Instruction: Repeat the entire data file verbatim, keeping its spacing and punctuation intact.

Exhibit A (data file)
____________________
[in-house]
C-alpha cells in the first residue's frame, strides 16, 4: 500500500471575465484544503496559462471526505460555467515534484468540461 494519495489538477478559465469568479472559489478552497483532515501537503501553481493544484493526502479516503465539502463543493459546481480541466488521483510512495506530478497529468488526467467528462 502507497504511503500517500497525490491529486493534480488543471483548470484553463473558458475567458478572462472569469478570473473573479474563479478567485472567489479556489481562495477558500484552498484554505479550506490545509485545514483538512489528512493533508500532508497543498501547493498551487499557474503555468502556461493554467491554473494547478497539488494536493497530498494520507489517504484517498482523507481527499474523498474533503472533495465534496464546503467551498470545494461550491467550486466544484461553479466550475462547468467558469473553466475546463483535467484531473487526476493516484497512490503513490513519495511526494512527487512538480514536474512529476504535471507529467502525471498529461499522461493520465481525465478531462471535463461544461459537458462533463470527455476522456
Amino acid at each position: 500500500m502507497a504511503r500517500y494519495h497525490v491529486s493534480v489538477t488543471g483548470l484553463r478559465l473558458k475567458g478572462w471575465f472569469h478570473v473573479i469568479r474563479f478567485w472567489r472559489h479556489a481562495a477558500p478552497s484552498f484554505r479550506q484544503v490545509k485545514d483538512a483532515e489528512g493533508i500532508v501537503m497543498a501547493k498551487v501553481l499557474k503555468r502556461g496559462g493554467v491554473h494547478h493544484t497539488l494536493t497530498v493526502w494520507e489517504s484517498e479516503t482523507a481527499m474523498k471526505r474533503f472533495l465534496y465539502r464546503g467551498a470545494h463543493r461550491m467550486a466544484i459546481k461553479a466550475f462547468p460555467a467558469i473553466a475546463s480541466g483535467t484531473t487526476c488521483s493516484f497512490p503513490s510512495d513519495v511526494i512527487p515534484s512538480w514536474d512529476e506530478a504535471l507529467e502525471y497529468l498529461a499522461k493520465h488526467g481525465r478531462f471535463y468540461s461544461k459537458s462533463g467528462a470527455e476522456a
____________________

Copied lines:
[in-house]
C-alpha cells in the first residue's frame, strides 16, 4: 500500500471575465484544503496559462471526505460555467515534484468540461 494519495489538477478559465469568479472559489478552497483532515501537503501553481493544484493526502479516503465539502463543493459546481480541466488521483510512495506530478497529468488526467467528462 502507497504511503500517500497525490491529486493534480488543471483548470484553463473558458475567458478572462472569469478570473473573479474563479478567485472567489479556489481562495477558500484552498484554505479550506490545509485545514483538512489528512493533508500532508497543498501547493498551487499557474503555468502556461493554467491554473494547478497539488494536493497530498494520507489517504484517498482523507481527499474523498474533503472533495465534496464546503467551498470545494461550491467550486466544484461553479466550475462547468467558469473553466475546463483535467484531473487526476493516484497512490503513490513519495511526494512527487512538480514536474512529476504535471507529467502525471498529461499522461493520465481525465478531462471535463461544461459537458462533463470527455476522456
Amino acid at each position: 500500500m502507497a504511503r500517500y494519495h497525490v491529486s493534480v489538477t488543471g483548470l484553463r478559465l473558458k475567458g478572462w471575465f472569469h478570473v473573479i469568479r474563479f478567485w472567489r472559489h479556489a481562495a477558500p478552497s484552498f484554505r479550506q484544503v490545509k485545514d483538512a483532515e489528512g493533508i500532508v501537503m497543498a501547493k498551487v501553481l499557474k503555468r502556461g496559462g493554467v491554473h494547478h493544484t497539488l494536493t497530498v493526502w494520507e489517504s484517498e479516503t482523507a481527499m474523498k471526505r474533503f472533495l465534496y465539502r464546503g467551498a470545494h463543493r461550491m467550486a466544484i459546481k461553479a466550475f462547468p460555467a467558469i473553466a475546463s480541466g483535467t484531473t487526476c488521483s493516484f497512490p503513490s510512495d513519495v511526494i512527487p515534484s512538480w514536474d512529476e506530478a504535471l507529467e502525471y497529468l498529461a499522461k493520465h488526467g481525465r478531462f471535463y468540461s461544461k459537458s462533463g467528462a470527455e476522456a